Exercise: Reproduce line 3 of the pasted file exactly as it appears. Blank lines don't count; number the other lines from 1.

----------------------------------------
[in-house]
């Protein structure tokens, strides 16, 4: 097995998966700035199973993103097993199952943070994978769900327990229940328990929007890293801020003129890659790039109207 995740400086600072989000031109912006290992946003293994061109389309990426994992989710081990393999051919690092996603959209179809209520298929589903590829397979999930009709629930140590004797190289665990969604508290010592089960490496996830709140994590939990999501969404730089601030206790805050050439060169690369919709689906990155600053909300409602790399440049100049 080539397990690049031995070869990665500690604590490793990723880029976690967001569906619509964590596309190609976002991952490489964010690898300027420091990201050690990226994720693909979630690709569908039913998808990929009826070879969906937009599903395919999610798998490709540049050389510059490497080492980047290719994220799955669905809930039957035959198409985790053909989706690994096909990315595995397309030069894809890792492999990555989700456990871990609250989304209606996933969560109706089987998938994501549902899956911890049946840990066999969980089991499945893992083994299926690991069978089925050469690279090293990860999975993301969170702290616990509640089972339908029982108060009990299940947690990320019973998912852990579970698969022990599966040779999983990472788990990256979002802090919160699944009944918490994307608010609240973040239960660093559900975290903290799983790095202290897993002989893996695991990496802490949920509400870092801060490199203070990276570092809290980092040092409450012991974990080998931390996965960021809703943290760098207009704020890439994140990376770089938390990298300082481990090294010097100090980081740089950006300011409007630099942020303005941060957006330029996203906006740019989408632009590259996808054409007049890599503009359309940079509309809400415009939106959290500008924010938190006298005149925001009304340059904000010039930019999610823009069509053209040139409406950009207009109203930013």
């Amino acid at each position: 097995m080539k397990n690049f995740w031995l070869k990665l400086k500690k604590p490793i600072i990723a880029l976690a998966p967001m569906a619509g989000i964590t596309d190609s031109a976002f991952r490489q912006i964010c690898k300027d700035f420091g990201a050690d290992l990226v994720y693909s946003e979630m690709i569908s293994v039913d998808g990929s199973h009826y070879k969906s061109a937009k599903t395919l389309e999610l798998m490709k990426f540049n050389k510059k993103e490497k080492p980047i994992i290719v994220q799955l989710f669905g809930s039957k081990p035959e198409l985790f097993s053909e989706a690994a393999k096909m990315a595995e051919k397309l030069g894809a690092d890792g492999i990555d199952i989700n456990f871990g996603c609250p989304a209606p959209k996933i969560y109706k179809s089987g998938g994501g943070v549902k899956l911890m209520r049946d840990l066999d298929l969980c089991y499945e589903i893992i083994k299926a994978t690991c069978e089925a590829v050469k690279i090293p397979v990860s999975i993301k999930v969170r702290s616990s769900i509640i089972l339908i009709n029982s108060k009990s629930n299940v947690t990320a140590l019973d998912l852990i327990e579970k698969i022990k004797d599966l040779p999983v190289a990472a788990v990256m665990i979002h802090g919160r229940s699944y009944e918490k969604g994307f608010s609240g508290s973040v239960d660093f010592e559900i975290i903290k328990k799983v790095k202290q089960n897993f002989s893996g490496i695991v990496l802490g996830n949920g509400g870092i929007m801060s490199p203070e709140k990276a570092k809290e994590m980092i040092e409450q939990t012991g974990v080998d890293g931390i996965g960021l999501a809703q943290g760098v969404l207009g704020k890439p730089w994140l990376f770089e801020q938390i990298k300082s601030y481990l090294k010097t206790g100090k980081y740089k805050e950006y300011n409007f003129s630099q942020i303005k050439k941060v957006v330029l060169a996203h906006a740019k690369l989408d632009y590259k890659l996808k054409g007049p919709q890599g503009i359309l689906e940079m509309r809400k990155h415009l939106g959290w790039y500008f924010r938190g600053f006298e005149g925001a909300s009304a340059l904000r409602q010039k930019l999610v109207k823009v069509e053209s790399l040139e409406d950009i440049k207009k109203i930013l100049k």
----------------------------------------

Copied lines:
């Amino acid at each position: 097995m080539k397990n690049f995740w031995l070869k990665l400086k500690k604590p490793i600072i990723a880029l976690a998966p967001m569906a619509g989000i964590t596309d190609s031109a976002f991952r490489q912006i964010c690898k300027d700035f420091g990201a050690d290992l990226v994720y693909s946003e979630m690709i569908s293994v039913d998808g990929s199973h009826y070879k969906s061109a937009k599903t395919l389309e999610l798998m490709k990426f540049n050389k510059k993103e490497k080492p980047i994992i290719v994220q799955l989710f669905g809930s039957k081990p035959e198409l985790f097993s053909e989706a690994a393999k096909m990315a595995e051919k397309l030069g894809a690092d890792g492999i990555d199952i989700n456990f871990g996603c609250p989304a209606p959209k996933i969560y109706k179809s089987g998938g994501g943070v549902k899956l911890m209520r049946d840990l066999d298929l969980c089991y499945e589903i893992i083994k299926a994978t690991c069978e089925a590829v050469k690279i090293p397979v990860s999975i993301k999930v969170r702290s616990s769900i509640i089972l339908i009709n029982s108060k009990s629930n299940v947690t990320a140590l019973d998912l852990i327990e579970k698969i022990k004797d599966l040779p999983v190289a990472a788990v990256m665990i979002h802090g919160r229940s699944y009944e918490k969604g994307f608010s609240g508290s973040v239960d660093f010592e559900i975290i903290k328990k799983v790095k202290q089960n897993f002989s893996g490496i695991v990496l802490g996830n949920g509400g870092i929007m801060s490199p203070e709140k990276a570092k809290e994590m980092i040092e409450q939990t012991g974990v080998d890293g931390i996965g960021l999501a809703q943290g760098v969404l207009g704020k890439p730089w994140l990376f770089e801020q938390i990298k300082s601030y481990l090294k010097t206790g100090k980081y740089k805050e950006y300011n409007f003129s630099q942020i303005k050439k941060v957006v330029l060169a996203h906006a740019k690369l989408d632009y590259k890659l996808k054409g007049p919709q890599g503009i359309l689906e940079m509309r809400k990155h415009l939106g959290w790039y500008f924010r938190g600053f006298e005149g925001a909300s009304a340059l904000r409602q010039k930019l999610v109207k823009v069509e053209s790399l040139e409406d950009i440049k207009k109203i930013l100049k």